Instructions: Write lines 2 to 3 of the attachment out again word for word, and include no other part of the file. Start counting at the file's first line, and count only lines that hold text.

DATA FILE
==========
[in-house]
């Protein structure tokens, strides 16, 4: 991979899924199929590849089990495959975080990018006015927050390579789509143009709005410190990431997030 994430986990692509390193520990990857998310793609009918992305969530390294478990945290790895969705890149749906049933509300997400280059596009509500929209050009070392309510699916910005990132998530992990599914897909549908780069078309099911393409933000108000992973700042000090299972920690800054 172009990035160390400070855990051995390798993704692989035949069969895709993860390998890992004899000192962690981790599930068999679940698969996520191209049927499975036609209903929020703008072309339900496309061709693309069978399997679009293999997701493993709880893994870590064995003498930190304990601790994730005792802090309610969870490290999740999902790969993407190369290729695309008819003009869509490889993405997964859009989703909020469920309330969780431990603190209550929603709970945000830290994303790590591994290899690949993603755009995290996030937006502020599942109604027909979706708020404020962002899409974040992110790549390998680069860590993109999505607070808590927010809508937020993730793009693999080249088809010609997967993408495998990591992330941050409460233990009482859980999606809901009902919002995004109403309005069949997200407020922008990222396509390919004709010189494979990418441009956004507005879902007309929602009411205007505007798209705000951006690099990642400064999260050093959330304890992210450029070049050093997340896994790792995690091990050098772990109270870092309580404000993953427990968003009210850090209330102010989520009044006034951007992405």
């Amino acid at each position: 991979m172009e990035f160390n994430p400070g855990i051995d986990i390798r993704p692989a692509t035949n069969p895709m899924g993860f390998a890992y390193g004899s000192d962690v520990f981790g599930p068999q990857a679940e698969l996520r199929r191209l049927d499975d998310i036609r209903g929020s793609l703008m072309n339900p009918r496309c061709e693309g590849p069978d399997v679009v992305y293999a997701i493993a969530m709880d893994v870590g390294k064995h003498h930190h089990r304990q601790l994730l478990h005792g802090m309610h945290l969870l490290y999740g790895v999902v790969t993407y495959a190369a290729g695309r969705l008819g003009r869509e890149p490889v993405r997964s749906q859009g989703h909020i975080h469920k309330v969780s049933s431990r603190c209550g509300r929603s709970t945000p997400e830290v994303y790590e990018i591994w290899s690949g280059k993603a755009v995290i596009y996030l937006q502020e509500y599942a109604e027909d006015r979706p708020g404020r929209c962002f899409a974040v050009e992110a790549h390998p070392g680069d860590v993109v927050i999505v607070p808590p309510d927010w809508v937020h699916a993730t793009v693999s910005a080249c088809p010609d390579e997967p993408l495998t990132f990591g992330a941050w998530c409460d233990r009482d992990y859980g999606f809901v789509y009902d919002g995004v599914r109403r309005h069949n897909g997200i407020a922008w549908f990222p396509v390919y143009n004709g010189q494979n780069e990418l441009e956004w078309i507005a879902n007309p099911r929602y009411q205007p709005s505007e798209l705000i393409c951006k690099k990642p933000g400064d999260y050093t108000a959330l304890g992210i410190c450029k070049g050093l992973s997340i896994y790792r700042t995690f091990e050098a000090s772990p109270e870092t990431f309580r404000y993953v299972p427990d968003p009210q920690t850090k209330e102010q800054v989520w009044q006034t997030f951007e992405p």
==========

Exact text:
């Protein structure tokens, strides 16, 4: 991979899924199929590849089990495959975080990018006015927050390579789509143009709005410190990431997030 994430986990692509390193520990990857998310793609009918992305969530390294478990945290790895969705890149749906049933509300997400280059596009509500929209050009070392309510699916910005990132998530992990599914897909549908780069078309099911393409933000108000992973700042000090299972920690800054 172009990035160390400070855990051995390798993704692989035949069969895709993860390998890992004899000192962690981790599930068999679940698969996520191209049927499975036609209903929020703008072309339900496309061709693309069978399997679009293999997701493993709880893994870590064995003498930190304990601790994730005792802090309610969870490290999740999902790969993407190369290729695309008819003009869509490889993405997964859009989703909020469920309330969780431990603190209550929603709970945000830290994303790590591994290899690949993603755009995290996030937006502020599942109604027909979706708020404020962002899409974040992110790549390998680069860590993109999505607070808590927010809508937020993730793009693999080249088809010609997967993408495998990591992330941050409460233990009482859980999606809901009902919002995004109403309005069949997200407020922008990222396509390919004709010189494979990418441009956004507005879902007309929602009411205007505007798209705000951006690099990642400064999260050093959330304890992210450029070049050093997340896994790792995690091990050098772990109270870092309580404000993953427990968003009210850090209330102010989520009044006034951007992405």
């Amino acid at each position: 991979m172009e990035f160390n994430p400070g855990i051995d986990i390798r993704p692989a692509t035949n069969p895709m899924g993860f390998a890992y390193g004899s000192d962690v520990f981790g599930p068999q990857a679940e698969l996520r199929r191209l049927d499975d998310i036609r209903g929020s793609l703008m072309n339900p009918r496309c061709e693309g590849p069978d399997v679009v992305y293999a997701i493993a969530m709880d893994v870590g390294k064995h003498h930190h089990r304990q601790l994730l478990h005792g802090m309610h945290l969870l490290y999740g790895v999902v790969t993407y495959a190369a290729g695309r969705l008819g003009r869509e890149p490889v993405r997964s749906q859009g989703h909020i975080h469920k309330v969780s049933s431990r603190c209550g509300r929603s709970t945000p997400e830290v994303y790590e990018i591994w290899s690949g280059k993603a755009v995290i596009y996030l937006q502020e509500y599942a109604e027909d006015r979706p708020g404020r929209c962002f899409a974040v050009e992110a790549h390998p070392g680069d860590v993109v927050i999505v607070p808590p309510d927010w809508v937020h699916a993730t793009v693999s910005a080249c088809p010609d390579e997967p993408l495998t990132f990591g992330a941050w998530c409460d233990r009482d992990y859980g999606f809901v789509y009902d919002g995004v599914r109403r309005h069949n897909g997200i407020a922008w549908f990222p396509v390919y143009n004709g010189q494979n780069e990418l441009e956004w078309i507005a879902n007309p099911r929602y009411q205007p709005s505007e798209l705000i393409c951006k690099k990642p933000g400064d999260y050093t108000a959330l304890g992210i410190c450029k070049g050093l992973s997340i896994y790792r700042t995690f091990e050098a000090s772990p109270e870092t990431f309580r404000y993953v299972p427990d968003p009210q920690t850090k209330e102010q800054v989520w009044q006034t997030f951007e992405p």